• \$\begingroup\$ But since you're doing a report, maybe there's another question that refers to that report and might be worth being asked as a separate electronics.SE question :) \$\endgroup\$ – Marcus Müller May 29 '16 at 9:31
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You are right, this is the case but fiber optics can still have problems that can be perceived as noise that lead to incorrect data:

Intersymbol interference: This is a kind of noise because the previous symbol that was sent will interfere with the actual symbol that is being sent. Thus the previous symbol will act as noise. Well known techniques to help it are called Orthogonal frequency-division multiplexing (OFDM) and Orthogonal Frequency Division Multiple Access (OFDMA). You can find whole books about intersymbol interference.

Chromatic dispersion [ps/(nm·km)]: The refractive index of fibers varies slightly with the frequency of light, and light sources are not perfectly monochromatic. This has the effect that, over long distances and at high modulation speeds, the different frequencies of light can take different times to arrive at the receiver, ultimately making the signal impossible to discern, and requiring extra repeaters or special cables with adjusted indexes for every wavelength (so they arrive at the same time).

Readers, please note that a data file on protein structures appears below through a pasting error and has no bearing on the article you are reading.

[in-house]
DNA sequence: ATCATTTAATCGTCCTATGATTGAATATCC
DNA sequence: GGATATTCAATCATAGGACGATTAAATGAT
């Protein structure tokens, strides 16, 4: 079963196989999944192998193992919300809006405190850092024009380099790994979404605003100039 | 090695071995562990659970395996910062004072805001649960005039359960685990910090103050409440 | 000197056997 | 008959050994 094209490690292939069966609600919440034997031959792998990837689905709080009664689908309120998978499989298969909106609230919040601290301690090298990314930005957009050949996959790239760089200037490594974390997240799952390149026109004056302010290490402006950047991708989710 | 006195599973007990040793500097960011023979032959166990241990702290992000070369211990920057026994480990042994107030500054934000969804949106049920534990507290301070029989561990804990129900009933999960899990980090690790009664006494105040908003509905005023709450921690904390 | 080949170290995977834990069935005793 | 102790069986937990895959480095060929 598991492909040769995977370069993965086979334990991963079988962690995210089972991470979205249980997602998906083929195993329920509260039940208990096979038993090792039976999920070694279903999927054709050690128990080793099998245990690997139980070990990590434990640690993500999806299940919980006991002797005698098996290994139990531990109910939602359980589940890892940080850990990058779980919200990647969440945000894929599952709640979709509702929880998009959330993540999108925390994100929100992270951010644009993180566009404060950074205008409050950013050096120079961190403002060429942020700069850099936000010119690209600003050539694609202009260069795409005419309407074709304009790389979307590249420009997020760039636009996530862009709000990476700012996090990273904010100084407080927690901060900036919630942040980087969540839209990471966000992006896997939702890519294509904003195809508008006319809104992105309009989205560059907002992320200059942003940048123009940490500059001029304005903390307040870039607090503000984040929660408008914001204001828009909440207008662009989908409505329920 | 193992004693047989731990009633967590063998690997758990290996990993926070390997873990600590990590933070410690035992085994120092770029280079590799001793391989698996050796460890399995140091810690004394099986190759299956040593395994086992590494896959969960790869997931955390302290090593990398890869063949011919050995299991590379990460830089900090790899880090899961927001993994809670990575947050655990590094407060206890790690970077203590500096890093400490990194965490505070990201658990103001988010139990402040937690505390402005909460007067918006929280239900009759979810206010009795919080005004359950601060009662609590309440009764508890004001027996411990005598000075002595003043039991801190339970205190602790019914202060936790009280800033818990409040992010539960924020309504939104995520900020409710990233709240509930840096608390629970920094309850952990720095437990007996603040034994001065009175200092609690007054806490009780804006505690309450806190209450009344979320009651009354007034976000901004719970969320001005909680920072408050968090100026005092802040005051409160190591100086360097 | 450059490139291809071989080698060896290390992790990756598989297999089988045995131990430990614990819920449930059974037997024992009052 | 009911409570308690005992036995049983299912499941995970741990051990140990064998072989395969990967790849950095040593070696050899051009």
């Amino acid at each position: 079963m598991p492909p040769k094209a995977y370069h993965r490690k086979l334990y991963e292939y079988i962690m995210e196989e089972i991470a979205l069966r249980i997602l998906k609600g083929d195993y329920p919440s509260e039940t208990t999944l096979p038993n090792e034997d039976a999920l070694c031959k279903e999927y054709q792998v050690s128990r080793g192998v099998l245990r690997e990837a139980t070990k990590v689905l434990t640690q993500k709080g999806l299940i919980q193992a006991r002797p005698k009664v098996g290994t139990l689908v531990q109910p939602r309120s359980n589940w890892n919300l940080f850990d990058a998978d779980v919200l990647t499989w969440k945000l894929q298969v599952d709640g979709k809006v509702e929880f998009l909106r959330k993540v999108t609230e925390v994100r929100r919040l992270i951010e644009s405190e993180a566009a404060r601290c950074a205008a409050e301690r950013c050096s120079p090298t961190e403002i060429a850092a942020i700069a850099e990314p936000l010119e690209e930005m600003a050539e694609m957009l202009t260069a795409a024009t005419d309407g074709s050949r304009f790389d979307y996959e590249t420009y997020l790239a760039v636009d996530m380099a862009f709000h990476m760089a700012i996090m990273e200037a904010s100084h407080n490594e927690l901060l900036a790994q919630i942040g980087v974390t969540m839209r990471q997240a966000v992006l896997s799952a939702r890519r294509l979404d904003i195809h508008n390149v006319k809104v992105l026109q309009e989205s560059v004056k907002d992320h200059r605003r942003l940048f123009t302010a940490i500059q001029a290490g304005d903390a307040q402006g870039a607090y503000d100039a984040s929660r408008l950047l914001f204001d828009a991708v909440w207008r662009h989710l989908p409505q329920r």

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    \$\begingroup\$ These effects could be classed as distortion \$\endgroup\$ – Jasen May 29 '16 at 11:35